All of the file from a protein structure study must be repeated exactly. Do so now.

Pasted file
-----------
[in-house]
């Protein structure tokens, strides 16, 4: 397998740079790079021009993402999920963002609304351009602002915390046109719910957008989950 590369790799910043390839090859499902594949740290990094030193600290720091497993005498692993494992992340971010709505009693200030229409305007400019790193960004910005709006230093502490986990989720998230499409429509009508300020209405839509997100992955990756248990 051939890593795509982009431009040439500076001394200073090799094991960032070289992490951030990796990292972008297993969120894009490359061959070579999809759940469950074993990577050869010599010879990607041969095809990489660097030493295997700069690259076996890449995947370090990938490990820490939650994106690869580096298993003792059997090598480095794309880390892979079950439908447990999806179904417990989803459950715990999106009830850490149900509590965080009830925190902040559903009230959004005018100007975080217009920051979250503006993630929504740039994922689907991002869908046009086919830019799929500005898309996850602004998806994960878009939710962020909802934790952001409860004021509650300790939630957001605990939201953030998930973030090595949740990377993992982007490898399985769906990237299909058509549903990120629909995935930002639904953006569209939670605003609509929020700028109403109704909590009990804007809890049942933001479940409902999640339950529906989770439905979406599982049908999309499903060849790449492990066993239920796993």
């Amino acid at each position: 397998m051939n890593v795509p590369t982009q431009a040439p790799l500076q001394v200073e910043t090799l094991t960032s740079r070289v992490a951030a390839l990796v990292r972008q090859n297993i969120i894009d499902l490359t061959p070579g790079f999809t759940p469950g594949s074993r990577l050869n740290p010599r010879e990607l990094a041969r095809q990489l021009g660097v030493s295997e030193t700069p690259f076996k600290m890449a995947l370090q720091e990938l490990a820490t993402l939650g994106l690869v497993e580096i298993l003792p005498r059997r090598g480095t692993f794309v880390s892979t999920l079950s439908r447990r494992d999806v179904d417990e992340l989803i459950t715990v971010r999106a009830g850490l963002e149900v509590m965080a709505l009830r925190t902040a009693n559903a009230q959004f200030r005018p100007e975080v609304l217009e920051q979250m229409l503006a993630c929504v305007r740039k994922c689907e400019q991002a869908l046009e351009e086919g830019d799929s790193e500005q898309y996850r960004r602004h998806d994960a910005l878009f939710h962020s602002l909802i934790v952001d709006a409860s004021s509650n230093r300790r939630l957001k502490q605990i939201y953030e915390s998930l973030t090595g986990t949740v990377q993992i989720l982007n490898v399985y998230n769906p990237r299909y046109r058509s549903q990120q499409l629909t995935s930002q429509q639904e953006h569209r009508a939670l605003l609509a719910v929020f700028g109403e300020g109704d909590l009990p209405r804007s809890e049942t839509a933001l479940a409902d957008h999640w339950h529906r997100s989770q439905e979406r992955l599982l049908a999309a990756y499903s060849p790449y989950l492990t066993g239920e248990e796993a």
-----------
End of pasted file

[in-house]
């Protein structure tokens, strides 16, 4: 397998740079790079021009993402999920963002609304351009602002915390046109719910957008989950 590369790799910043390839090859499902594949740290990094030193600290720091497993005498692993494992992340971010709505009693200030229409305007400019790193960004910005709006230093502490986990989720998230499409429509009508300020209405839509997100992955990756248990 051939890593795509982009431009040439500076001394200073090799094991960032070289992490951030990796990292972008297993969120894009490359061959070579999809759940469950074993990577050869010599010879990607041969095809990489660097030493295997700069690259076996890449995947370090990938490990820490939650994106690869580096298993003792059997090598480095794309880390892979079950439908447990999806179904417990989803459950715990999106009830850490149900509590965080009830925190902040559903009230959004005018100007975080217009920051979250503006993630929504740039994922689907991002869908046009086919830019799929500005898309996850602004998806994960878009939710962020909802934790952001409860004021509650300790939630957001605990939201953030998930973030090595949740990377993992982007490898399985769906990237299909058509549903990120629909995935930002639904953006569209939670605003609509929020700028109403109704909590009990804007809890049942933001479940409902999640339950529906989770439905979406599982049908999309499903060849790449492990066993239920796993």
């Amino acid at each position: 397998m051939n890593v795509p590369t982009q431009a040439p790799l500076q001394v200073e910043t090799l094991t960032s740079r070289v992490a951030a390839l990796v990292r972008q090859n297993i969120i894009d499902l490359t061959p070579g790079f999809t759940p469950g594949s074993r990577l050869n740290p010599r010879e990607l990094a041969r095809q990489l021009g660097v030493s295997e030193t700069p690259f076996k600290m890449a995947l370090q720091e990938l490990a820490t993402l939650g994106l690869v497993e580096i298993l003792p005498r059997r090598g480095t692993f794309v880390s892979t999920l079950s439908r447990r494992d999806v179904d417990e992340l989803i459950t715990v971010r999106a009830g850490l963002e149900v509590m965080a709505l009830r925190t902040a009693n559903a009230q959004f200030r005018p100007e975080v609304l217009e920051q979250m229409l503006a993630c929504v305007r740039k994922c689907e400019q991002a869908l046009e351009e086919g830019d799929s790193e500005q898309y996850r960004r602004h998806d994960a910005l878009f939710h962020s602002l909802i934790v952001d709006a409860s004021s509650n230093r300790r939630l957001k502490q605990i939201y953030e915390s998930l973030t090595g986990t949740v990377q993992i989720l982007n490898v399985y998230n769906p990237r299909y046109r058509s549903q990120q499409l629909t995935s930002q429509q639904e953006h569209r009508a939670l605003l609509a719910v929020f700028g109403e300020g109704d909590l009990p209405r804007s809890e049942t839509a933001l479940a409902d957008h999640w339950h529906r997100s989770q439905e979406r992955l599982l049908a999309a990756y499903s060849p790449y989950l492990t066993g239920e248990e796993a």